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Carnivorous Plants/Monkey cup and pitcher plant growth


Monkey cup
Monkey cup  

Pitcher plant
Pitcher plant  
Hi Cristopher,

We recently bought a monkey cup and pitcher plant, both very young. In the mean time both have grown a few leaves, but the pitchers/cups do not appear. Do they usually take very long? We've had them for about 3 months already, with only leaves appearing. How long does a monkey cup and pitcher plant usually take to develop?

Any advice please?

Thank you.



Hello Philip,

The Asian Pitcher Plant (Monkey Cup), Nepenthes, in the orange pot usually takes about 1-3 or even more months to develop pitchers according to species, lighting, temperature, and humidity as well as specific environmental needs of individual species. You might want to ask the supplier what exact species you are dealing with. Young Nepenthes can be occasionally difficult to identify until they have more adult leaves and pitchers. Once you have the species places, you will be able to perform searches on that species environmental needs.

In general, Nepenthes like very bright, but just shy of, direct, full sun. They do well under a large tree or in a well lit window or under at least 12000 lumens of artificial, cool white, florescent lights. In lower light conditions, they can fail to pitcher.

Nepenthes that suffer from a fast change in humidity or temeprature can suffer from shock and fail to pitcher for months.

Each species has a different rate of pitchering activity. Some pitcher constantly from virtually every leaf, some barely produce a single pitcher at a time from one of a dozen leaves.

Nepenthes are tropical and will grow year round in adequate light and temperatures.

The Sarracenia you have in the green pot between the Sundews is exhibiting signs of low light. In low light, they will fail to produce pitchers or will produce deformed pitchers.

Sarracenias are North American plants that require winter dormancy and direct, full sun all day in the growing season. About now the plants will be waiting for winter and getting ready for dormancy. They produce non-pitchering leaves in winter and die back in very cold weather until the weather warms. Sarracenias require a winter dormancy to survive in the long term. Winter dormancy occurs in low light levels in daylengths of light of under 8 hours a day and in cold weather of around 40 degrees for about 3-4 months.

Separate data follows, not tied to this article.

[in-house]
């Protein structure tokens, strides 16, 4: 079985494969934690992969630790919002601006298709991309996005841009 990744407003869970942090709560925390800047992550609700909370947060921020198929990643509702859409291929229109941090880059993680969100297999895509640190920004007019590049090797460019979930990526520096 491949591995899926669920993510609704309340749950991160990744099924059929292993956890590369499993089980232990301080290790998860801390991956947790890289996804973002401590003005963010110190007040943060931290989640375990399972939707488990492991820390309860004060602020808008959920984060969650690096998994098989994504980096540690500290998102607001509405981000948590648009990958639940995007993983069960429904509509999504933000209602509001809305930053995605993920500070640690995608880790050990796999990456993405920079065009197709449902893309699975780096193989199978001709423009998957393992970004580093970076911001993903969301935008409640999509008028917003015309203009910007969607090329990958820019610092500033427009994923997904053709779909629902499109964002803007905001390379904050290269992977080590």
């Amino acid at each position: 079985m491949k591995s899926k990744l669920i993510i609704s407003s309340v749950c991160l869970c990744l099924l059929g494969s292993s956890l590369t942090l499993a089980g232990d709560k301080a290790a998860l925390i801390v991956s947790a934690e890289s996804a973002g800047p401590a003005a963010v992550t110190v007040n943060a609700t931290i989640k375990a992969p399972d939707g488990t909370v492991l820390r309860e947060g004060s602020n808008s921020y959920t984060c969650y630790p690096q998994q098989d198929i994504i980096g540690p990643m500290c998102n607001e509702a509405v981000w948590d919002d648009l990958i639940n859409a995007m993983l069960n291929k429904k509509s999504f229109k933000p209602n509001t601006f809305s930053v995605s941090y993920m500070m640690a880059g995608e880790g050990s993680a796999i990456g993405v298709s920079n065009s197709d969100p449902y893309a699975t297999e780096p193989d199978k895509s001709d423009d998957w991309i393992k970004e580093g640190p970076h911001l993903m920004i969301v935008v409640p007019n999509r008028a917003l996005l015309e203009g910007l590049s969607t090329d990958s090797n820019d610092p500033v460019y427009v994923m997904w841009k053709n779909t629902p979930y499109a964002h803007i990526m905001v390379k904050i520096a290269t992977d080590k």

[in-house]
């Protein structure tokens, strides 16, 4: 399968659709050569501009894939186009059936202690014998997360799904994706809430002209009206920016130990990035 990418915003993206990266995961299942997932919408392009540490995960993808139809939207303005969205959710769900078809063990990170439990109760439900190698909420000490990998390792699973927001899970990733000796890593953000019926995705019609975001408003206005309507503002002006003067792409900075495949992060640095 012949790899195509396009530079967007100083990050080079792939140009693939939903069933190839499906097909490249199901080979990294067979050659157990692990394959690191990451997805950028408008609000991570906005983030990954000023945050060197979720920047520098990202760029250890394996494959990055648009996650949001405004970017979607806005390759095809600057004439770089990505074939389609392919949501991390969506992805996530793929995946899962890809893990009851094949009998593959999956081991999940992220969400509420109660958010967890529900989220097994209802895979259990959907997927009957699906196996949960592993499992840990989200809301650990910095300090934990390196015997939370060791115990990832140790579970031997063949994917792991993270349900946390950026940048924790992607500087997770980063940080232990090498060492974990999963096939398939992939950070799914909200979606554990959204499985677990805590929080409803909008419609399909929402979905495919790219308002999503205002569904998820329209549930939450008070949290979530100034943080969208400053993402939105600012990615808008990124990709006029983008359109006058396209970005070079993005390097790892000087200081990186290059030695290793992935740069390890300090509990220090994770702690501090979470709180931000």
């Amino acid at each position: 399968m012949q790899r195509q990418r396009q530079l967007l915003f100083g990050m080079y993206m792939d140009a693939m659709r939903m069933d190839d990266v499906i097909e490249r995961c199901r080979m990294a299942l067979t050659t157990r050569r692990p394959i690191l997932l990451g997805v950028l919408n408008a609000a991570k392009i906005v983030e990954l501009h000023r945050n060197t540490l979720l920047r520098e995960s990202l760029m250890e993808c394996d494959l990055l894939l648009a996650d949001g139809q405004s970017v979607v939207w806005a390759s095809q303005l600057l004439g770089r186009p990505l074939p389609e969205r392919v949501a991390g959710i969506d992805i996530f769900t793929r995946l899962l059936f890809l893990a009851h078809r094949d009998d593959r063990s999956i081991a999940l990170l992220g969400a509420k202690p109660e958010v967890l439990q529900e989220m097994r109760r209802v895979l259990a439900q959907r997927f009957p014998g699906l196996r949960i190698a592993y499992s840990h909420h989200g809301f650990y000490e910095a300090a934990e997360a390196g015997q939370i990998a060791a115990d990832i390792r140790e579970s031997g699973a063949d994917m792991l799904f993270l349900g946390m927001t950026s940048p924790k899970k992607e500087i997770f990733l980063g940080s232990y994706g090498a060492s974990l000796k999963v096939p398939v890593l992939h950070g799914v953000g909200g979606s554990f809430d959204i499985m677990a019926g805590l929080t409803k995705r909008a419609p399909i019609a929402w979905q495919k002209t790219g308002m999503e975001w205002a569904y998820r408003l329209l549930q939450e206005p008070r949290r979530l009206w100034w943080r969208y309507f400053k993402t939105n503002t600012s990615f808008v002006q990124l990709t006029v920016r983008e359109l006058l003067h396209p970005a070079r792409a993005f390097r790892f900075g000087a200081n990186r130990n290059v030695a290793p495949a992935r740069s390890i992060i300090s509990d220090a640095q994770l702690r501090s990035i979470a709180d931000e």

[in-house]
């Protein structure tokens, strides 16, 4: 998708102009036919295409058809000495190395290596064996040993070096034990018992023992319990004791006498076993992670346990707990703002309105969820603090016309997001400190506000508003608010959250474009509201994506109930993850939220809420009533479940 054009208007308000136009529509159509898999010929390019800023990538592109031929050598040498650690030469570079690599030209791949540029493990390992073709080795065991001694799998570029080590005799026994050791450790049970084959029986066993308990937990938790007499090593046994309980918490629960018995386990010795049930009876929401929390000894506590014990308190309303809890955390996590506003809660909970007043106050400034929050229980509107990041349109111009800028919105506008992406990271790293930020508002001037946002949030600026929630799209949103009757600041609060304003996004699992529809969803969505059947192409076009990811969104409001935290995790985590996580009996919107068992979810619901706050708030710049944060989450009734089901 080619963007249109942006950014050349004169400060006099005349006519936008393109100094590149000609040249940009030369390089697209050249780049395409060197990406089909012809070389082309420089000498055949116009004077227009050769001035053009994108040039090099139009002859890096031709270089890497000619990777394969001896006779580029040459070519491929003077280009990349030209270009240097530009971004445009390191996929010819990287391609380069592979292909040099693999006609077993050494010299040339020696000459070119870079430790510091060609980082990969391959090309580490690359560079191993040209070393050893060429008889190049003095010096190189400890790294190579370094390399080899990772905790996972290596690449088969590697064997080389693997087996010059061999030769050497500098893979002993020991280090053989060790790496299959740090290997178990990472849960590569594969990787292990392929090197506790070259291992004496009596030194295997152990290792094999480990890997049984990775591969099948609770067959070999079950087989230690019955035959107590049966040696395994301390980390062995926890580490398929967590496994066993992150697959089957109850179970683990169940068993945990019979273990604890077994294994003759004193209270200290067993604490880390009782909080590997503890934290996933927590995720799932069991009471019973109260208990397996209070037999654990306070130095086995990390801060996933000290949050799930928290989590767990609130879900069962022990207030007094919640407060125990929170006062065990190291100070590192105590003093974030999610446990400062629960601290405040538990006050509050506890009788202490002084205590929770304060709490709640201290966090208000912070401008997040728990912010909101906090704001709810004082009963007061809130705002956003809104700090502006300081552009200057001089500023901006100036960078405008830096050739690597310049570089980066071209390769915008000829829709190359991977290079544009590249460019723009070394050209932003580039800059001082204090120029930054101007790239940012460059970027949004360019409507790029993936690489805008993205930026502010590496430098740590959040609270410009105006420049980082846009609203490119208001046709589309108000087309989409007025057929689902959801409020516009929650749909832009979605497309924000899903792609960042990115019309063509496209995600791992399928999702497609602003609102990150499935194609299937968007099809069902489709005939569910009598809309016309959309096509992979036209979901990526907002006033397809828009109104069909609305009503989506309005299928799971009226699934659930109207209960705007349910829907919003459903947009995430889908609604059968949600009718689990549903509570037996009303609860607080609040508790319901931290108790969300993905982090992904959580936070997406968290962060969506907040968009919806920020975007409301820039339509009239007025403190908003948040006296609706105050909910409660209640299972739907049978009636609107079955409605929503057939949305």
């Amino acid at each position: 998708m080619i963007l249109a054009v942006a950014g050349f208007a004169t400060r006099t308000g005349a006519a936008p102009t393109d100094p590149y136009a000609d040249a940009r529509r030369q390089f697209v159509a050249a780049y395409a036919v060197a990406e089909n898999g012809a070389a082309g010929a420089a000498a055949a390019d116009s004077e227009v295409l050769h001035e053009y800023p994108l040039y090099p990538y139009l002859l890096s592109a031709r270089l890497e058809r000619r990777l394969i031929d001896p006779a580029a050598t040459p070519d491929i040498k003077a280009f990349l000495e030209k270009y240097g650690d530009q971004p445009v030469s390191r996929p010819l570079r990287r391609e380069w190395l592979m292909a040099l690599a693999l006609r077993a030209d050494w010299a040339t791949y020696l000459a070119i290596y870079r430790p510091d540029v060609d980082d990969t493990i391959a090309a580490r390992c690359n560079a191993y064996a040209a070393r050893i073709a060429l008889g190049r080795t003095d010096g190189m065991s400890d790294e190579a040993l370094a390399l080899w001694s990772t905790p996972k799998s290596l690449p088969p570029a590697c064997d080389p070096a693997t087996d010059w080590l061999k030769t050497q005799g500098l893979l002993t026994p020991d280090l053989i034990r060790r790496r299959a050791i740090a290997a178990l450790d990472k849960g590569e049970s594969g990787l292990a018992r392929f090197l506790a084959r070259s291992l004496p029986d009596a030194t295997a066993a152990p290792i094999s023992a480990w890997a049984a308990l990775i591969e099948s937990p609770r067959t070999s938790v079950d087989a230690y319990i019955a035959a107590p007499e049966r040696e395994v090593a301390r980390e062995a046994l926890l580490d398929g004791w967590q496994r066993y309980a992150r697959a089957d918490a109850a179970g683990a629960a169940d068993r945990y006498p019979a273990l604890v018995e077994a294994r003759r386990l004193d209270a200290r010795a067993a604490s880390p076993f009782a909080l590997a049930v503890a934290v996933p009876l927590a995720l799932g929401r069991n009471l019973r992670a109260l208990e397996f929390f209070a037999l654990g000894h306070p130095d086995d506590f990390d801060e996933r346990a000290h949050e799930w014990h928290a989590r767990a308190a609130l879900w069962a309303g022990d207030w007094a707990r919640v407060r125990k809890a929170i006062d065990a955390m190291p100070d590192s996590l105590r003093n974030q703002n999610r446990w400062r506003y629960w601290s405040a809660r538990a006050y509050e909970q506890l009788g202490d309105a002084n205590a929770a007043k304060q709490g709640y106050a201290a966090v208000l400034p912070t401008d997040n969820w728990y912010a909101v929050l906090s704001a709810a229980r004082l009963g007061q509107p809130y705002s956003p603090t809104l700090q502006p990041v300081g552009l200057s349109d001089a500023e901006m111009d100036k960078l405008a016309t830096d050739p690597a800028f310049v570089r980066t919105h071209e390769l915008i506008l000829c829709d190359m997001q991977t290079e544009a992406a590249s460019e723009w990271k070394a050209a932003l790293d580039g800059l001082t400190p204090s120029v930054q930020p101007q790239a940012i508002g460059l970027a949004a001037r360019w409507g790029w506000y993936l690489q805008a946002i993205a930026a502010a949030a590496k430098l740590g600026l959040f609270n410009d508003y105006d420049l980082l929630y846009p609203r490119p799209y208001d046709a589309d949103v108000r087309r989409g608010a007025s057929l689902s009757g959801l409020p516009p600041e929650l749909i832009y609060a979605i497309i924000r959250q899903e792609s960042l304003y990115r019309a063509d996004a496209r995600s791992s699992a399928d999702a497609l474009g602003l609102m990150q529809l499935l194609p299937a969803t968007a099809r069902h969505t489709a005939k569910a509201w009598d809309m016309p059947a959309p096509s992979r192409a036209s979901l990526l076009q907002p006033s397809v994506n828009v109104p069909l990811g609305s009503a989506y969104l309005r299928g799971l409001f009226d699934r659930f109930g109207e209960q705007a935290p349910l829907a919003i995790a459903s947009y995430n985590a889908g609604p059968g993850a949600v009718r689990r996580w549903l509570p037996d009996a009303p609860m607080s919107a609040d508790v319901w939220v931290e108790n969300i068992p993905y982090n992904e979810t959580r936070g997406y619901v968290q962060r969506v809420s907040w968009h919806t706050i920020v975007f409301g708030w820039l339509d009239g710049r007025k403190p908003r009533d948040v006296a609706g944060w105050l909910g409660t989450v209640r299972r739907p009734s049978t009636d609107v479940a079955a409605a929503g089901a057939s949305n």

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Christopher Littrell


I am capable of answering questions about the most common carnivorous plants found in cultivation. I have no personal experience with Byblis, Drosophyllum, Aldrovanda, and Heliamphora. I have not cultivated gemmae forming pygmy sundews nor tuberous sundews. For information regarding those aforementioned species, I would suggest contacting other experts. I can answer questions regarding most species of Nepenthes, tropical and temperate Drosera, Mexican Pinguicula, Sarracenias, and Dionaea. I have some limited experience with growing Utricularia, Cephalotus, and Darlingtonia.


I have grown carnivorous plants off and on for about 27 years. I have made the same mistakes and suffered the same mishaps that many growers make as they attempt to separate the myths from the realities of growing these plants. Currently, I am successfully growing a variety of tropical sundews, a Nepenthes, several Venus Flytraps of varying ages, and Sarracenias. I have been successful in stratifying Sarracenia seeds and providing artificial dormancy requirements for my temperate plants when needed.

I hold a Master's degree in Educational Psychology. Over my lifetime, I have constantly read books involving the growing conditions of carnivorous plants. I hope to incorporate the educational aspects involved in psychology with teaching other people how to cultivate carnivorous plants.

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